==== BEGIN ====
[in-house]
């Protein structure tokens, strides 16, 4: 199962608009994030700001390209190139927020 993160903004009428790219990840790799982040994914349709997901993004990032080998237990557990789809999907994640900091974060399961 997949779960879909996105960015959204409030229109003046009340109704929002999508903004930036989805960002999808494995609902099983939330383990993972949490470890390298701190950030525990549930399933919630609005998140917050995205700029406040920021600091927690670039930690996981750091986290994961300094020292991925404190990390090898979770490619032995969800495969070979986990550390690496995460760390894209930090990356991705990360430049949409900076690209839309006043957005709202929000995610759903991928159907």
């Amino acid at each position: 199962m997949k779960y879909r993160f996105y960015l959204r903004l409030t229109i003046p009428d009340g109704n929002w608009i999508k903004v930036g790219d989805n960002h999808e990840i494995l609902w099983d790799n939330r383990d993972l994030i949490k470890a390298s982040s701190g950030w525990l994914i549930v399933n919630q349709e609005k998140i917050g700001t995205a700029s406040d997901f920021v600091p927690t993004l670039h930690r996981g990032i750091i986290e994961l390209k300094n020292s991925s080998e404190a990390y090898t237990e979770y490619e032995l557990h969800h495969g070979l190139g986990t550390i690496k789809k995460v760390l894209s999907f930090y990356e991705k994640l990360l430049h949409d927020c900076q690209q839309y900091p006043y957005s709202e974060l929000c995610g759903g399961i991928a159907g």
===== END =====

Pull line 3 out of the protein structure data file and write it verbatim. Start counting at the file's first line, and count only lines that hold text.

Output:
């Amino acid at each position: 199962m997949k779960y879909r993160f996105y960015l959204r903004l409030t229109i003046p009428d009340g109704n929002w608009i999508k903004v930036g790219d989805n960002h999808e990840i494995l609902w099983d790799n939330r383990d993972l994030i949490k470890a390298s982040s701190g950030w525990l994914i549930v399933n919630q349709e609005k998140i917050g700001t995205a700029s406040d997901f920021v600091p927690t993004l670039h930690r996981g990032i750091i986290e994961l390209k300094n020292s991925s080998e404190a990390y090898t237990e979770y490619e032995l557990h969800h495969g070979l190139g986990t550390i690496k789809k995460v760390l894209s999907f930090y990356e991705k994640l990360l430049h949409d927020c900076q690209q839309y900091p006043y957005s709202e974060l929000c995610g759903g399961i991928a159907g």